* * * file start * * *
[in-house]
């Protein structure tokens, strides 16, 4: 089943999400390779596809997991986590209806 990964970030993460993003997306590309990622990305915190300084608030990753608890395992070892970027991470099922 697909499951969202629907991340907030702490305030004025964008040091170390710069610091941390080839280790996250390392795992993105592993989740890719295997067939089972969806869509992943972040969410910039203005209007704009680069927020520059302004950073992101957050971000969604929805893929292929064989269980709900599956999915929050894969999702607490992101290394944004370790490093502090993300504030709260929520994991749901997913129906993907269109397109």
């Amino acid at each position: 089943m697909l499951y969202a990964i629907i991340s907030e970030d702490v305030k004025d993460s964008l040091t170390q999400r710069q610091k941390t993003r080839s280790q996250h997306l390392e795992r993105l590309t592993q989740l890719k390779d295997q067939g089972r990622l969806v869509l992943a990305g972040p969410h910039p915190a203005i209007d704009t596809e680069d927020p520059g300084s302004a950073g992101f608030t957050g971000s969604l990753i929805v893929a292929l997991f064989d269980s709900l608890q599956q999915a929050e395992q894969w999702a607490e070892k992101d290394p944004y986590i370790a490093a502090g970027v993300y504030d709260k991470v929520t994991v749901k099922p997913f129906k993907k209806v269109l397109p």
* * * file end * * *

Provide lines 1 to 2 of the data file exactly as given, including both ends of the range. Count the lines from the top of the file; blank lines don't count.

[in-house]
């Protein structure tokens, strides 16, 4: 089943999400390779596809997991986590209806 990964970030993460993003997306590309990622990305915190300084608030990753608890395992070892970027991470099922 697909499951969202629907991340907030702490305030004025964008040091170390710069610091941390080839280790996250390392795992993105592993989740890719295997067939089972969806869509992943972040969410910039203005209007704009680069927020520059302004950073992101957050971000969604929805893929292929064989269980709900599956999915929050894969999702607490992101290394944004370790490093502090993300504030709260929520994991749901997913129906993907269109397109």